Major 'wavered' over Thatcher
Donald Macintyre writes political sketches for The Independent, having been Jerusalem correspondent since 2004, covering Israel and the Occupied Territories, as well as travelling for the paper to Iraq, Turkey, Jordan, Libya and Egypt. As Political Editor and then Chief Political Commentator, he previously covered the John Major and early Tony Blair era. He has written for the Daily Express, Sunday Times, Times and Sunday Telegraph, and Sunday Correspondent. He is the author of Mandelson and the Making of New Labour (2000).
Sunday 29 August 1993
Mr Baker, the former ally of Edward Heath who became one of the two last-ditch supporters of Mrs Thatcher's continued premiership, claims that Mr Major was 'literally silent' during the Thatcher campaign. The allegations are published in today's Sunday Times, which is serialising Mr Baker's memoirs.
And he says that Mr Major even hesitated when asked by Mrs Thatcher herself to sign her nomination papers to go forward for the second of the two ballots, in November 1990.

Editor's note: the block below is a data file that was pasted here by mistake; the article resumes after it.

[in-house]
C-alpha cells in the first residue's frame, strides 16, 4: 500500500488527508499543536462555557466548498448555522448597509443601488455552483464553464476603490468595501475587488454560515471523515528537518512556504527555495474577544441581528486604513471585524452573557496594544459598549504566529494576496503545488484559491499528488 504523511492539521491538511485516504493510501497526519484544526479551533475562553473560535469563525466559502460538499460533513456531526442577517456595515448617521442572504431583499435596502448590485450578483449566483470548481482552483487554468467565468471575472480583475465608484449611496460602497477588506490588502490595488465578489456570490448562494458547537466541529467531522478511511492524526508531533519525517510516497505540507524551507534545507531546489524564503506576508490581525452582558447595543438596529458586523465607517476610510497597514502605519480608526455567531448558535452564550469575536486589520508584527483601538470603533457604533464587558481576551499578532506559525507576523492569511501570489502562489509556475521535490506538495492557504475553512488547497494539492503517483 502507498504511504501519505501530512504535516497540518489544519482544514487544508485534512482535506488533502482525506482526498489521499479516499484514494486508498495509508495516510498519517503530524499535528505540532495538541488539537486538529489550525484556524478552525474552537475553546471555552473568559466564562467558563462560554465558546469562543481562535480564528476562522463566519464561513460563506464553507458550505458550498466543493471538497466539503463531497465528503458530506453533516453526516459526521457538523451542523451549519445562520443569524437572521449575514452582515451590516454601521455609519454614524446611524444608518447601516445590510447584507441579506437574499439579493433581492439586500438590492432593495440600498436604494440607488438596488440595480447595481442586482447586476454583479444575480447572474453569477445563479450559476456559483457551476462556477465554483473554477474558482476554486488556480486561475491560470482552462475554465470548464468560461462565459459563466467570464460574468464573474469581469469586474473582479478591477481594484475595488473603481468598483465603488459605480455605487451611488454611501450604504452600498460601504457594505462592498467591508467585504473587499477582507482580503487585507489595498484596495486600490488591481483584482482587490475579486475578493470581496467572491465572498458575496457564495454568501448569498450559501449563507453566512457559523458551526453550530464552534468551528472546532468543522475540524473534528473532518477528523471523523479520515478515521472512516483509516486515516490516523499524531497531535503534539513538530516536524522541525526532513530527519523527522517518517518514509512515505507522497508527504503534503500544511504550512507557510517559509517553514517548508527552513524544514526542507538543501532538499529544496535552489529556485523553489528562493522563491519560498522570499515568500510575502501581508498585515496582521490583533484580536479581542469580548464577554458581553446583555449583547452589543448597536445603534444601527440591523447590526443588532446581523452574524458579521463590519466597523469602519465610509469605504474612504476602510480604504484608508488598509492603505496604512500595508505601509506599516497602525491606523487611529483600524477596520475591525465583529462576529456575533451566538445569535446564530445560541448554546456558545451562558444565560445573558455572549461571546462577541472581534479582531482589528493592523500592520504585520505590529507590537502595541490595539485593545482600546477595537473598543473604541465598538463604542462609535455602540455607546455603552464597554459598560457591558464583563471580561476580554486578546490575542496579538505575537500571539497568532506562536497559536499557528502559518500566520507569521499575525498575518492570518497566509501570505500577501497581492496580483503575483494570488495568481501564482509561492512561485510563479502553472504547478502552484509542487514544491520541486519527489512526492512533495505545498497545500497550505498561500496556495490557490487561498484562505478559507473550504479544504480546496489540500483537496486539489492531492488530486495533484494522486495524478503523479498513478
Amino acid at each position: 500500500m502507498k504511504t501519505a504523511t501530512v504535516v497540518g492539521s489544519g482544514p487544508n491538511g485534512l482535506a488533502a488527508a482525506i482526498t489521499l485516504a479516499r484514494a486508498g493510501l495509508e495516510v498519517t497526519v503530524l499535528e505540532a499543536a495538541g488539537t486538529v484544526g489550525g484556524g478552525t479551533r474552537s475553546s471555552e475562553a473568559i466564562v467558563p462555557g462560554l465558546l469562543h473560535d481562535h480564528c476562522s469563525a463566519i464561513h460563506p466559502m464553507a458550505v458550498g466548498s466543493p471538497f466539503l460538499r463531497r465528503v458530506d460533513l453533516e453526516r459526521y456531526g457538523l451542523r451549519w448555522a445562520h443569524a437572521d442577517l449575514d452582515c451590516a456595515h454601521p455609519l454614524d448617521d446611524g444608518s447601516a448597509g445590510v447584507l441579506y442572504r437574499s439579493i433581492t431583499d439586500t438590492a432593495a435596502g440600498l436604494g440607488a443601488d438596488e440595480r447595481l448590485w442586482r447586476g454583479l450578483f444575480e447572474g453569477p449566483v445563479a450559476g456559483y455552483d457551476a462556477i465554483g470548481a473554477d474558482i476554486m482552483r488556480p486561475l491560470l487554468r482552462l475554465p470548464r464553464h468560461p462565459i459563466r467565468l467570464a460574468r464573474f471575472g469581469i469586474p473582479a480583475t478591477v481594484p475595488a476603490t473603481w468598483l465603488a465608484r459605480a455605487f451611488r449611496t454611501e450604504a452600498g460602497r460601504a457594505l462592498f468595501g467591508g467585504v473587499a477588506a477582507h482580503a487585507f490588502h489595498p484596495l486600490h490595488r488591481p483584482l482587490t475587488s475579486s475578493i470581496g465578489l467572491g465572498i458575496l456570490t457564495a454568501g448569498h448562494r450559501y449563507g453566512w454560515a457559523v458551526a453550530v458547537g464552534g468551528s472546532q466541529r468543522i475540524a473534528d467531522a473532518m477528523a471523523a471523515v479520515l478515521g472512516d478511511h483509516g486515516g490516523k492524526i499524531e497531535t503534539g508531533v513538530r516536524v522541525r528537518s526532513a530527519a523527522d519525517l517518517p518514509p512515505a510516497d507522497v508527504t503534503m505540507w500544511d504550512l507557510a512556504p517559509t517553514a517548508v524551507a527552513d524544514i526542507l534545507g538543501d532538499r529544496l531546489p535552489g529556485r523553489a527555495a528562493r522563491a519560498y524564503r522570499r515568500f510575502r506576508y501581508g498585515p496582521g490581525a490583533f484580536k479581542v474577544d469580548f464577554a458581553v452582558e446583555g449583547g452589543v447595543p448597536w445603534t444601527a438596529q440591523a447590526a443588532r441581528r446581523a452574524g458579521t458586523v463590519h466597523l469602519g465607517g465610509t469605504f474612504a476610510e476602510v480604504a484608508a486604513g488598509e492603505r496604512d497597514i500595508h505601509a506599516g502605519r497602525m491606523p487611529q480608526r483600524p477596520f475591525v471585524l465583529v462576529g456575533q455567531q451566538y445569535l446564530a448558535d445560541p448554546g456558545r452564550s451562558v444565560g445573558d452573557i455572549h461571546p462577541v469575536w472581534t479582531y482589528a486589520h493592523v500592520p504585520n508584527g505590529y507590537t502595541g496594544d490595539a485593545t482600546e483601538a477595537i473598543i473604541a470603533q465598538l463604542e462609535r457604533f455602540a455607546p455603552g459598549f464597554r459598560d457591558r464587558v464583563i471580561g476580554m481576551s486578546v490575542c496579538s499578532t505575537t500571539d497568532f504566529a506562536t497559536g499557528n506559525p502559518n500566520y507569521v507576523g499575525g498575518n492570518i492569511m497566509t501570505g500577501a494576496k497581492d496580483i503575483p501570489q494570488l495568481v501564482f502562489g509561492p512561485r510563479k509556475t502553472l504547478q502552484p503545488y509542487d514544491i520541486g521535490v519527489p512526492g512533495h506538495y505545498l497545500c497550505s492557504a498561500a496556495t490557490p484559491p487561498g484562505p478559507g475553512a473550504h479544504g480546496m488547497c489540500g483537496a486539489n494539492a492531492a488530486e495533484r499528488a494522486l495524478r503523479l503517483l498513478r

Mr Baker says that he urged Mrs Thatcher against travelling to Paris for a summit meeting during the first ballot. Many of Mrs Thatcher's most fervent supporters said that the decision to go ahead with the Paris trip cost her the premiership.
When three of her closest supporters telephoned Mr Major - who was recovering from a dental operation - to ask him to appear on television in her support, he said: 'I'll have to think about it.' By the time he returned to London the following day she had resigned.
Mr Baker also says that when earlier she personally asked Mr Major to sign the second ballot forms there was a 'long pause' before he replied: 'If that's what you want me to do, I'll do it.'
Although the implication is that Mr Major did not strive to keep Mrs Thatcher politically alive, he can point out with justice that many of his colleagues - across the party spectrum - told her bluntly that they did not think she could win against the challenge by Michael Heseltine.
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